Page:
F1415 Stratigraphic Project Aegina Kolonna

Principal Investigator: Prof. Dr. Florens Felten1
Co-investigator: Dr. Walter Gauss

Fig. 1: Aegina Kolonna and the four areas of research within the SCIEM 2000 project



Aegina was one of the major centres of the Aegean Bronze Age, in part because of its location in the centre of the Saronic Gulf, on what seems to have been, at that time, the crossroads between central mainland Greece, the northeast Peloponnese, the Cyclades, and Crete. Kolonna, the main settlement known on the island, thrived for almost a millennium, from the advanced Early Bronze Age (late EBA II) to at least the Shaft Grave period (early LBA), as its impressive fortifications and wealth of material remains show. The remains include the earliest known shaft grave in the Aegean, the famous “treasure of Aegina,” a number of additional “prestige” items mainly of Cretan origin or influence, and substantial numbers of imported ceramic vessels from various sources across the central and southern Aegean. Cycladic influence is evident in the local potting traditions, and certain Cretan technological practices were locally reproduced, suggesting that Cretan craftspeople may have settled on Aegina. Various types of ceramic pots of Aeginetan production have been found, often in considerable quantities, in a large number of sites across the Aegean. It is obvious, then, that Aegina played a significant role in central Aegean networks both as producer and possibly as a distributor of ceramic containers, and that there was strong Aeginetan consumer demand for imported and exotic goods. At the same time Aeginetan pottery was tentatively identified at over sixty settlements and cemeteries, ranging from south Italy in the west to Troy, Limantepe and Miletus in the east, Iolkos in the north and Akrotiri and Crete in the south. These factors, combined with the indications of wealth accumulation in a certain stratum of the society (large-scale building, the monumental shaft grave next to one of the gates) and the evidence for an unprecedented mobilisation of a workforce (the impressive fortifications), clearly distinguish Kolonna from a “standard” Middle Helladic (MH) community. Kolonna seems to be the earliest example of a ranked society in the Aegean, outside Crete, and of a large commercial, and perhaps political, centre in the Saronic Gulf. It is obvious that Aegina Kolonna is an ideal place for answering urgent chronological issues for the central Mediterranean area and therefore the Aegina Stratigraphic Project was initiated by Florens Felten for participating in SCIEM 2000.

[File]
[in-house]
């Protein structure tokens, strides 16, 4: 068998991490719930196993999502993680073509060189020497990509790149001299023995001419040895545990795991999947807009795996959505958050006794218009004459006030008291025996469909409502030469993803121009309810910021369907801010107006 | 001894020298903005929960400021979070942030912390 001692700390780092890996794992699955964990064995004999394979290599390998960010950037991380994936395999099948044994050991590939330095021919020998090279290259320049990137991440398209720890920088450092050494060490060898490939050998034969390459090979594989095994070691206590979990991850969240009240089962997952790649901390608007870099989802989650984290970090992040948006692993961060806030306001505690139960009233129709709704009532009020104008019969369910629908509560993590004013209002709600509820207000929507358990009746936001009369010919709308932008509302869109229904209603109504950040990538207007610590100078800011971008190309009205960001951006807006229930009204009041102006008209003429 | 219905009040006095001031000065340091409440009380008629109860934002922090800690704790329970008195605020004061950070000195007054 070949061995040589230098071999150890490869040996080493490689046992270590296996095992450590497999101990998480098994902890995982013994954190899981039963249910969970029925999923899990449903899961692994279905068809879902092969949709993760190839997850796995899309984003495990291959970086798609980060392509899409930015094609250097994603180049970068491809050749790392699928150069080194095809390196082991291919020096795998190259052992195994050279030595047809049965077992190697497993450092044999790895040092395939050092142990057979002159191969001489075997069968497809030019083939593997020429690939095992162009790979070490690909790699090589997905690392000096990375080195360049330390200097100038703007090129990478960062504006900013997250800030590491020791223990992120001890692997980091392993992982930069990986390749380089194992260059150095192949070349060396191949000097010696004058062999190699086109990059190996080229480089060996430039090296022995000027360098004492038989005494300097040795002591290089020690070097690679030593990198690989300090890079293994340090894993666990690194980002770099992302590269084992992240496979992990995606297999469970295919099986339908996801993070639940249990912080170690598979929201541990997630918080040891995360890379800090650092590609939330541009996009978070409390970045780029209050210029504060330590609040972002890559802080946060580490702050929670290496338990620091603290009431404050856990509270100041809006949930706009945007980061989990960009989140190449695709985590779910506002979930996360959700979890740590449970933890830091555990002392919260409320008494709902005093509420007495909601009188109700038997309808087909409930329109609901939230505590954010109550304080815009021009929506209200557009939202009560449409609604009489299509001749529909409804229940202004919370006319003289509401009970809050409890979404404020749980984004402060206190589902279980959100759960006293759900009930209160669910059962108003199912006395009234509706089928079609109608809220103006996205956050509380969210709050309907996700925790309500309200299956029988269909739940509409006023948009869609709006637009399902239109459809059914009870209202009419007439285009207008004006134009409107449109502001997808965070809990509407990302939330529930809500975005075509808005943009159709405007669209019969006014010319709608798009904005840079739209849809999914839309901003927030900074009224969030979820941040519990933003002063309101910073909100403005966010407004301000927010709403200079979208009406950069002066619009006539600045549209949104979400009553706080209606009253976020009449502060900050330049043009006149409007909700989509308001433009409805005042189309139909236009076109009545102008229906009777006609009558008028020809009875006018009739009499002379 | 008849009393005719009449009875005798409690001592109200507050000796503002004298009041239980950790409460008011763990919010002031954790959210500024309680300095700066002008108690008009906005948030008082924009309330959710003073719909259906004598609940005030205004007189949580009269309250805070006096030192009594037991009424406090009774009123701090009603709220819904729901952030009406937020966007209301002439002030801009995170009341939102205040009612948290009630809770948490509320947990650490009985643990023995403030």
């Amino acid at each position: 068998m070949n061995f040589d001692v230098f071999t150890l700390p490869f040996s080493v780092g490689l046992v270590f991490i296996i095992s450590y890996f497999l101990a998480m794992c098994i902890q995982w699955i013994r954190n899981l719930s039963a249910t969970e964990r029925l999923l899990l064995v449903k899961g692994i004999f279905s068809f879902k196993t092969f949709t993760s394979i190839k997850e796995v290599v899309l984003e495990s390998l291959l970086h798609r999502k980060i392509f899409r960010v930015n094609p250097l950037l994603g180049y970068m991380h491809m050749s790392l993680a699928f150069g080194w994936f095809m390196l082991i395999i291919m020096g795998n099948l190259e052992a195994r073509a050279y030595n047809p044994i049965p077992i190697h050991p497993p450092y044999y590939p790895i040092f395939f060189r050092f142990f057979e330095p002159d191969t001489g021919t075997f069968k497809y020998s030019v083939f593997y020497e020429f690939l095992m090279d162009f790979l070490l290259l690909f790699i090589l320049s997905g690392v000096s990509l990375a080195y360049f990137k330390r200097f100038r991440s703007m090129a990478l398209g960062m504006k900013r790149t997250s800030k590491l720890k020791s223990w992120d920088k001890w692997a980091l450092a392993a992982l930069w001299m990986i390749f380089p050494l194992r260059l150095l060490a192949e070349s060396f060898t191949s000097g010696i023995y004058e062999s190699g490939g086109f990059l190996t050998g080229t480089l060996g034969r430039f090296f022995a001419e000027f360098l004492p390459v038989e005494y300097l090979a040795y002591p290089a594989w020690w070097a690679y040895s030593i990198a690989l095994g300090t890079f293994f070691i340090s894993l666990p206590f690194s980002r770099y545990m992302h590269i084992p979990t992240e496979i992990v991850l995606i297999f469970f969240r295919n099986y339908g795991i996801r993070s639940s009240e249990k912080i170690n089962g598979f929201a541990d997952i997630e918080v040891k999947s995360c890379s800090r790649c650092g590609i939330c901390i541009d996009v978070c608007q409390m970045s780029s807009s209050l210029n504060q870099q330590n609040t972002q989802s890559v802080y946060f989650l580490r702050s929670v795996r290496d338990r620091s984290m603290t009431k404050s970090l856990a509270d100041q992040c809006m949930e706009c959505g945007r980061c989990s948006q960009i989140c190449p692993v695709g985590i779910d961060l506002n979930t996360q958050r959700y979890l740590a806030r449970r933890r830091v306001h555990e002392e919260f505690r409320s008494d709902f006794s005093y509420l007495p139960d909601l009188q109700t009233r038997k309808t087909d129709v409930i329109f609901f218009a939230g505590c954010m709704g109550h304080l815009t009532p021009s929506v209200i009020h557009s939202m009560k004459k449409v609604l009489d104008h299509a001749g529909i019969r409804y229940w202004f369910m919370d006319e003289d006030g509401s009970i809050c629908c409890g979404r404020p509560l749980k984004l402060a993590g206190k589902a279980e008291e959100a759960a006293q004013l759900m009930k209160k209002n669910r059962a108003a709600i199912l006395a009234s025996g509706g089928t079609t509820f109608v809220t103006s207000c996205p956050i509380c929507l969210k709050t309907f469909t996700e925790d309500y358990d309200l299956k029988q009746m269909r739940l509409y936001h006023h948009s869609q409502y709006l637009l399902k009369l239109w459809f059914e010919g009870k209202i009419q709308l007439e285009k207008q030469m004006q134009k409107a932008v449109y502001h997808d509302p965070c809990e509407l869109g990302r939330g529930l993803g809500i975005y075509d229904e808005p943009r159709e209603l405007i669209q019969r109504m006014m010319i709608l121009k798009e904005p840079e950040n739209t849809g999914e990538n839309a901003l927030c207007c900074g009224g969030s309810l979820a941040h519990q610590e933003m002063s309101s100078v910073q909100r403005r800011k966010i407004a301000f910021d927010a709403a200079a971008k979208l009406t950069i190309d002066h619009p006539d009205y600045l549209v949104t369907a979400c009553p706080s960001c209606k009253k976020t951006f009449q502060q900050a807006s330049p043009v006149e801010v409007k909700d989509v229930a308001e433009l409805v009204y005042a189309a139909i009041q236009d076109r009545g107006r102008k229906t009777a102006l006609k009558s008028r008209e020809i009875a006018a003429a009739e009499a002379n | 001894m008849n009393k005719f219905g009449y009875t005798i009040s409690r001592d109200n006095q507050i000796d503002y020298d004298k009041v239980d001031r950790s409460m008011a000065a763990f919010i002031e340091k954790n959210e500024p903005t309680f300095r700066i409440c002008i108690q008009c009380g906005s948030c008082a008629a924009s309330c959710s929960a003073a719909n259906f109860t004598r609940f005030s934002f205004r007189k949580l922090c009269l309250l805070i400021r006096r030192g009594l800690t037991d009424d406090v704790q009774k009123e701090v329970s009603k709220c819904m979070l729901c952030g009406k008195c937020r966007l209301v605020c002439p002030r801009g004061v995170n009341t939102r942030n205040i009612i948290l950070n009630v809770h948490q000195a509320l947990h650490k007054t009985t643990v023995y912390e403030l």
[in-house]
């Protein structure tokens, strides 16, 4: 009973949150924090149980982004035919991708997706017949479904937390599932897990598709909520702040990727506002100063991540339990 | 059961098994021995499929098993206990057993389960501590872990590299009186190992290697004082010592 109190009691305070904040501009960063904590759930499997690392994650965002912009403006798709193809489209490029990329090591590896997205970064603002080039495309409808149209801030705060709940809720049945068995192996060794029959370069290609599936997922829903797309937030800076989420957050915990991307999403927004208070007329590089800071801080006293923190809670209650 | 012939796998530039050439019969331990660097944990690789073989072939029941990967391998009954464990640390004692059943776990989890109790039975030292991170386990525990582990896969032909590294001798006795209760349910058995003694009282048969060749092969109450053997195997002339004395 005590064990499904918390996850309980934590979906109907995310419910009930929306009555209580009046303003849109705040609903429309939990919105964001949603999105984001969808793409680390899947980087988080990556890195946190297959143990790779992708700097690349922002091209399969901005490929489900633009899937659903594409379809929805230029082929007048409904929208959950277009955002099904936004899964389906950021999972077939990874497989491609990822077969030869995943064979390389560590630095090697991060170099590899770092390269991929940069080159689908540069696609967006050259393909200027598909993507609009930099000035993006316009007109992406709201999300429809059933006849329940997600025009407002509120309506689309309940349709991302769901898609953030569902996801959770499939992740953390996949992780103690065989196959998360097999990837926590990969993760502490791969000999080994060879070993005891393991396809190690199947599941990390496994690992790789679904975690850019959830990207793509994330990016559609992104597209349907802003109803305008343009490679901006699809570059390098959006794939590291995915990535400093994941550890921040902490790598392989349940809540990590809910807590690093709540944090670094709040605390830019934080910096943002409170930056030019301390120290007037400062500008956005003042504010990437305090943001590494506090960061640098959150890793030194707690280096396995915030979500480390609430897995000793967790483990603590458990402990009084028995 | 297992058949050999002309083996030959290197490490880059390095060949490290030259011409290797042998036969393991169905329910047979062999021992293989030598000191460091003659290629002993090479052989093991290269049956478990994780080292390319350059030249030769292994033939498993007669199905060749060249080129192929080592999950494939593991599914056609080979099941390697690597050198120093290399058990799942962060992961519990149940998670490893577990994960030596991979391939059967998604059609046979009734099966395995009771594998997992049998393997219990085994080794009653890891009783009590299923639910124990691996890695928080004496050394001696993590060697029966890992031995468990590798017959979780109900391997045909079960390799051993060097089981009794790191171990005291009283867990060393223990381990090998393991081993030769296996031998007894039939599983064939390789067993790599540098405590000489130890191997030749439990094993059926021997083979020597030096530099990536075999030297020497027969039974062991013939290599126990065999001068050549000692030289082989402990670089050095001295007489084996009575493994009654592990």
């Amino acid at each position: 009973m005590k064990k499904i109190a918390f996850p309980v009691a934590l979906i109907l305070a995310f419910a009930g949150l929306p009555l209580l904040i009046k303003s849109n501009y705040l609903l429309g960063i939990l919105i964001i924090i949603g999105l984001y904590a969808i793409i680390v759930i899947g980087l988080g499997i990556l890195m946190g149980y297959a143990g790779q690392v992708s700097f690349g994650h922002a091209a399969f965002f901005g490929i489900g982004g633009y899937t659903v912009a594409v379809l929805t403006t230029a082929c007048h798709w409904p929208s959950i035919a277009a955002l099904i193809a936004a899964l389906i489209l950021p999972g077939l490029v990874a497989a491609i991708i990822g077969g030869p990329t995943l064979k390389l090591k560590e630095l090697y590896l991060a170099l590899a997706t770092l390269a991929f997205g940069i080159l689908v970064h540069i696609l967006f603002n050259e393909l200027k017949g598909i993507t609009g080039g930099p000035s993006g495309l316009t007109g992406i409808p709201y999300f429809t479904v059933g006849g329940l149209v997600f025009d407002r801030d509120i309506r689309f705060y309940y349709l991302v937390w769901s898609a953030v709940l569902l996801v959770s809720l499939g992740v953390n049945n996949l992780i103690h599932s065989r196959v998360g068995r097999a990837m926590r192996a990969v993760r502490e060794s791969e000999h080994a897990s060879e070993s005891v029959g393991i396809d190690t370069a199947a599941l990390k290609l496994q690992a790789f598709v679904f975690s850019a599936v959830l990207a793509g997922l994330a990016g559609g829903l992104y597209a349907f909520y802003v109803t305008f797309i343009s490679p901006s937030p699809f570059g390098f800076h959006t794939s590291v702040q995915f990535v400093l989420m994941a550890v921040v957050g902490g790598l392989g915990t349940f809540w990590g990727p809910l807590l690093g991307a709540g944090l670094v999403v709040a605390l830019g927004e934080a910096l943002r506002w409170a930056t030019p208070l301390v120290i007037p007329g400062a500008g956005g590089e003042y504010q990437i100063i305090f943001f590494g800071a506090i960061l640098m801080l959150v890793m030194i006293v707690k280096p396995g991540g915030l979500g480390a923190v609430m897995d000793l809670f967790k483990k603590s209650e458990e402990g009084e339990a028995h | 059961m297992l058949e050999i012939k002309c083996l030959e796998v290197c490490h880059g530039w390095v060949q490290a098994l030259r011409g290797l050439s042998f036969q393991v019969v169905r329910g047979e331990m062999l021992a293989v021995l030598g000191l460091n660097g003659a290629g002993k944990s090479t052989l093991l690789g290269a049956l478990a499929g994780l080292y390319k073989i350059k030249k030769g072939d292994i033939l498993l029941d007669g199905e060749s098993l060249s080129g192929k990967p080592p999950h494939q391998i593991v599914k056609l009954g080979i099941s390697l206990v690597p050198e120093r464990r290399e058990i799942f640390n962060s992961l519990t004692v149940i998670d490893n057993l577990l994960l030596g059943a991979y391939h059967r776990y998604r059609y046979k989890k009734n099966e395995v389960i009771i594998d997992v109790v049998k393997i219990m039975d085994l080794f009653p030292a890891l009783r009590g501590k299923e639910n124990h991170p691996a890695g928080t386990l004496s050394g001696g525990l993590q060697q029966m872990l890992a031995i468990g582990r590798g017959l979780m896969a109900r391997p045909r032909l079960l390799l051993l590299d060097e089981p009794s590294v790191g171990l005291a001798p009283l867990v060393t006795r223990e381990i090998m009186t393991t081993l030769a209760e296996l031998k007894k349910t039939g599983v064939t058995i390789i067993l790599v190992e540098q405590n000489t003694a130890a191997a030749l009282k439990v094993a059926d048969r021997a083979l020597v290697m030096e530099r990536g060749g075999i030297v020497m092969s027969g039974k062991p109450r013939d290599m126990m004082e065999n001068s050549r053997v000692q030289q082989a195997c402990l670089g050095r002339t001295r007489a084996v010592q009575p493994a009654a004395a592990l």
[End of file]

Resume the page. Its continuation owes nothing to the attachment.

The chronological chart illustrated here summarizes the most important results of our work, regarding not only the relative chronology of the site. It includes also an overview of stratigraphic sequence of the four individual areas of research, and illustrates the absolute chronology achieved at Kolonna, as well as the first appearance of imports and the historical chronology (Fig. 2).

Aims of research and discussion:
The recently established vertical stratigraphic sequence is now 3.5 m high and lasts from the beginning of EH III to LH I/II, and forms the backbone of our stratigraphic work. Within the frame of the SCIEM 2000 project archaeological finds from four different areas at the site were analysed that were excavated with different methods within a time span of more than 30 years.
The four topographical areas of research at Kolonna are (Fig. 1.):